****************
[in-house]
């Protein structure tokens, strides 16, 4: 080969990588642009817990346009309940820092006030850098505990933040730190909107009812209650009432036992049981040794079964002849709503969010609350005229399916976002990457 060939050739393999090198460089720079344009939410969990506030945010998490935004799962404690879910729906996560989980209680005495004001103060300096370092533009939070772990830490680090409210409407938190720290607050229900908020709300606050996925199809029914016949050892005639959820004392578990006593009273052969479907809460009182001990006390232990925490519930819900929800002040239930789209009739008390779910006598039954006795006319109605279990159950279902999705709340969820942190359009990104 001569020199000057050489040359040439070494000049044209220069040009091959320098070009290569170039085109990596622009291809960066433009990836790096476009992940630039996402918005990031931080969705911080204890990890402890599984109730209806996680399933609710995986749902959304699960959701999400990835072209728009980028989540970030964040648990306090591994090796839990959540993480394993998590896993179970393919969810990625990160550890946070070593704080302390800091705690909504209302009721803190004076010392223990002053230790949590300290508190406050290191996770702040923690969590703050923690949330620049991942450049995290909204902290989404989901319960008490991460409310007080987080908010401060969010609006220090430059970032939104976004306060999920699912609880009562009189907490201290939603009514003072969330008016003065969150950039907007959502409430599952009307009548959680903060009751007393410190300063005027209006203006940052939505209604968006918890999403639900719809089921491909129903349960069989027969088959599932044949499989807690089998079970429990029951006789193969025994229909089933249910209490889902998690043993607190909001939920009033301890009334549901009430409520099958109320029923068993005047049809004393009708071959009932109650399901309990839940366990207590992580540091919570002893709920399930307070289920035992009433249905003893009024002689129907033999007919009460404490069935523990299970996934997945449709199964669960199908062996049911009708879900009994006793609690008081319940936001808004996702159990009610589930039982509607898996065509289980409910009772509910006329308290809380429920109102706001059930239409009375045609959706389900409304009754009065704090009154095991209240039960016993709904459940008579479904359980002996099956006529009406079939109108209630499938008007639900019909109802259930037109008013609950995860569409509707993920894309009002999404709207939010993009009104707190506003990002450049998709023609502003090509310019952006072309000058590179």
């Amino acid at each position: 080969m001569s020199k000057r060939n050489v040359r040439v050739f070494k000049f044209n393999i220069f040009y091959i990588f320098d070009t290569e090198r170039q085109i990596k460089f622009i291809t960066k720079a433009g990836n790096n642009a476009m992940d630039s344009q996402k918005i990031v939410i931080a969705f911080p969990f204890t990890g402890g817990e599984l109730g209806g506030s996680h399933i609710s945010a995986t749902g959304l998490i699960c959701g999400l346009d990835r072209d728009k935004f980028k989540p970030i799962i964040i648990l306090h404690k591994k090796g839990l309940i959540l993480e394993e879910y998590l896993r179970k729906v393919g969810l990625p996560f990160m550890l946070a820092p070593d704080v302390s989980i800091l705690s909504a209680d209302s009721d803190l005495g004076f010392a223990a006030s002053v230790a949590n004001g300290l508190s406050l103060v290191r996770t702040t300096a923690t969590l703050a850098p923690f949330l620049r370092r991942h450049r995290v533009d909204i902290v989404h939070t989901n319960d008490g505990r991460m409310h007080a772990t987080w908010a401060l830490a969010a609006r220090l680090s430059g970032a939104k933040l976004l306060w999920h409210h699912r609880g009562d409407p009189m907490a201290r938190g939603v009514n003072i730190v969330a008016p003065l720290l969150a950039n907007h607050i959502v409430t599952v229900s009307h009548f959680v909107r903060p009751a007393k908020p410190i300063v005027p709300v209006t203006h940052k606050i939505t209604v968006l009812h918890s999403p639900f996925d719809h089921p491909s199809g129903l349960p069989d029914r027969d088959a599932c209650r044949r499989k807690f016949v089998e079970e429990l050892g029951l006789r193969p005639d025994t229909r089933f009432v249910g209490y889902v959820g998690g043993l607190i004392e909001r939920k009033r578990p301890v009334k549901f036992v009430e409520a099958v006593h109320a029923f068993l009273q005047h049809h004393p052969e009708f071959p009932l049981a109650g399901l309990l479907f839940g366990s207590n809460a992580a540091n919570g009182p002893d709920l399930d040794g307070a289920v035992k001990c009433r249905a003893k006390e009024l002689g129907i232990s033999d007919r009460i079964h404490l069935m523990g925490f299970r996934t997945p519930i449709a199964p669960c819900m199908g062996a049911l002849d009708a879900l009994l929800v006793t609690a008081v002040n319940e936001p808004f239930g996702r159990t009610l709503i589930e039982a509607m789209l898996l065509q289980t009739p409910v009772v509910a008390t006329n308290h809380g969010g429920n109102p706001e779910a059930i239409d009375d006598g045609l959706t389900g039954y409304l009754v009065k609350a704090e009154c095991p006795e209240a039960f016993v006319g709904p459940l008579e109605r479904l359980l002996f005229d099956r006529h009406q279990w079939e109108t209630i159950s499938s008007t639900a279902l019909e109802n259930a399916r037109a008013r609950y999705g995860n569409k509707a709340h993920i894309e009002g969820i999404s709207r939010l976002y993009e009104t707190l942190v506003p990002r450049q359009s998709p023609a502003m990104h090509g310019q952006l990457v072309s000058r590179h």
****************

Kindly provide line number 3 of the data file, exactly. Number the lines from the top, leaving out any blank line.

């Amino acid at each position: 080969m001569s020199k000057r060939n050489v040359r040439v050739f070494k000049f044209n393999i220069f040009y091959i990588f320098d070009t290569e090198r170039q085109i990596k460089f622009i291809t960066k720079a433009g990836n790096n642009a476009m992940d630039s344009q996402k918005i990031v939410i931080a969705f911080p969990f204890t990890g402890g817990e599984l109730g209806g506030s996680h399933i609710s945010a995986t749902g959304l998490i699960c959701g999400l346009d990835r072209d728009k935004f980028k989540p970030i799962i964040i648990l306090h404690k591994k090796g839990l309940i959540l993480e394993e879910y998590l896993r179970k729906v393919g969810l990625p996560f990160m550890l946070a820092p070593d704080v302390s989980i800091l705690s909504a209680d209302s009721d803190l005495g004076f010392a223990a006030s002053v230790a949590n004001g300290l508190s406050l103060v290191r996770t702040t300096a923690t969590l703050a850098p923690f949330l620049r370092r991942h450049r995290v533009d909204i902290v989404h939070t989901n319960d008490g505990r991460m409310h007080a772990t987080w908010a401060l830490a969010a609006r220090l680090s430059g970032a939104k933040l976004l306060w999920h409210h699912r609880g009562d409407p009189m907490a201290r938190g939603v009514n003072i730190v969330a008016p003065l720290l969150a950039n907007h607050i959502v409430t599952v229900s009307h009548f959680v909107r903060p009751a007393k908020p410190i300063v005027p709300v209006t203006h940052k606050i939505t209604v968006l009812h918890s999403p639900f996925d719809h089921p491909s199809g129903l349960p069989d029914r027969d088959a599932c209650r044949r499989k807690f016949v089998e079970e429990l050892g029951l006789r193969p005639d025994t229909r089933f009432v249910g209490y889902v959820g998690g043993l607190i004392e909001r939920k009033r578990p301890v009334k549901f036992v009430e409520a099958v006593h109320a029923f068993l009273q005047h049809h004393p052969e009708f071959p009932l049981a109650g399901l309990l479907f839940g366990s207590n809460a992580a540091n919570g009182p002893d709920l399930d040794g307070a289920v035992k001990c009433r249905a003893k006390e009024l002689g129907i232990s033999d007919r009460i079964h404490l069935m523990g925490f299970r996934t997945p519930i449709a199964p669960c819900m199908g062996a049911l002849d009708a879900l009994l929800v006793t609690a008081v002040n319940e936001p808004f239930g996702r159990t009610l709503i589930e039982a509607m789209l898996l065509q289980t009739p409910v009772v509910a008390t006329n308290h809380g969010g429920n109102p706001e779910a059930i239409d009375d006598g045609l959706t389900g039954y409304l009754v009065k609350a704090e009154c095991p006795e209240a039960f016993v006319g709904p459940l008579e109605r479904l359980l002996f005229d099956r006529h009406q279990w079939e109108t209630i159950s499938s008007t639900a279902l019909e109802n259930a399916r037109a008013r609950y999705g995860n569409k509707a709340h993920i894309e009002g969820i999404s709207r939010l976002y993009e009104t707190l942190v506003p990002r450049q359009s998709p023609a502003m990104h090509g310019q952006l990457v072309s000058r590179h």